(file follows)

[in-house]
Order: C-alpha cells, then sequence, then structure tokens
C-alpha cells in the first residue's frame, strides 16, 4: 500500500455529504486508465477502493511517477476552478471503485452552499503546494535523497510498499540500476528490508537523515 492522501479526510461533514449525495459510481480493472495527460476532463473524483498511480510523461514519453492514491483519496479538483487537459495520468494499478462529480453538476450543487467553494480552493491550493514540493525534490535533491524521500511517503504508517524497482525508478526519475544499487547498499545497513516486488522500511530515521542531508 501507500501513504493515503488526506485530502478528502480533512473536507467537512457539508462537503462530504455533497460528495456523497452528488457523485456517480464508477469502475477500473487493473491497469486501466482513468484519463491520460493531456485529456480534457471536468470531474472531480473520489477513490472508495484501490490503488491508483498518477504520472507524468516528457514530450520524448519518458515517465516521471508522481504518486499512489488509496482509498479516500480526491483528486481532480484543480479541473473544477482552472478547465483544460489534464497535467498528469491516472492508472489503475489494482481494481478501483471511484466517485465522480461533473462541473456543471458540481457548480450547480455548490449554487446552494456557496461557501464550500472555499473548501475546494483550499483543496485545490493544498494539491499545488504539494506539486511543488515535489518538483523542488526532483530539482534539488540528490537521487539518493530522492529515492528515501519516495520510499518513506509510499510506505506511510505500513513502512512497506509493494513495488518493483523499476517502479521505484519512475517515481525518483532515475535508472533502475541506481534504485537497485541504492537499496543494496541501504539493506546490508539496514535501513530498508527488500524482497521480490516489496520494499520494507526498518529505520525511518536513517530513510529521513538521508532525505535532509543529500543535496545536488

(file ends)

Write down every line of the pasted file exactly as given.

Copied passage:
[in-house]
Order: C-alpha cells, then sequence, then structure tokens
C-alpha cells in the first residue's frame, strides 16, 4: 500500500455529504486508465477502493511517477476552478471503485452552499503546494535523497510498499540500476528490508537523515 492522501479526510461533514449525495459510481480493472495527460476532463473524483498511480510523461514519453492514491483519496479538483487537459495520468494499478462529480453538476450543487467553494480552493491550493514540493525534490535533491524521500511517503504508517524497482525508478526519475544499487547498499545497513516486488522500511530515521542531508 501507500501513504493515503488526506485530502478528502480533512473536507467537512457539508462537503462530504455533497460528495456523497452528488457523485456517480464508477469502475477500473487493473491497469486501466482513468484519463491520460493531456485529456480534457471536468470531474472531480473520489477513490472508495484501490490503488491508483498518477504520472507524468516528457514530450520524448519518458515517465516521471508522481504518486499512489488509496482509498479516500480526491483528486481532480484543480479541473473544477482552472478547465483544460489534464497535467498528469491516472492508472489503475489494482481494481478501483471511484466517485465522480461533473462541473456543471458540481457548480450547480455548490449554487446552494456557496461557501464550500472555499473548501475546494483550499483543496485545490493544498494539491499545488504539494506539486511543488515535489518538483523542488526532483530539482534539488540528490537521487539518493530522492529515492528515501519516495520510499518513506509510499510506505506511510505500513513502512512497506509493494513495488518493483523499476517502479521505484519512475517515481525518483532515475535508472533502475541506481534504485537497485541504492537499496543494496541501504539493506546490508539496514535501513530498508527488500524482497521480490516489496520494499520494507526498518529505520525511518536513517530513510529521513538521508532525505535532509543529500543535496545536488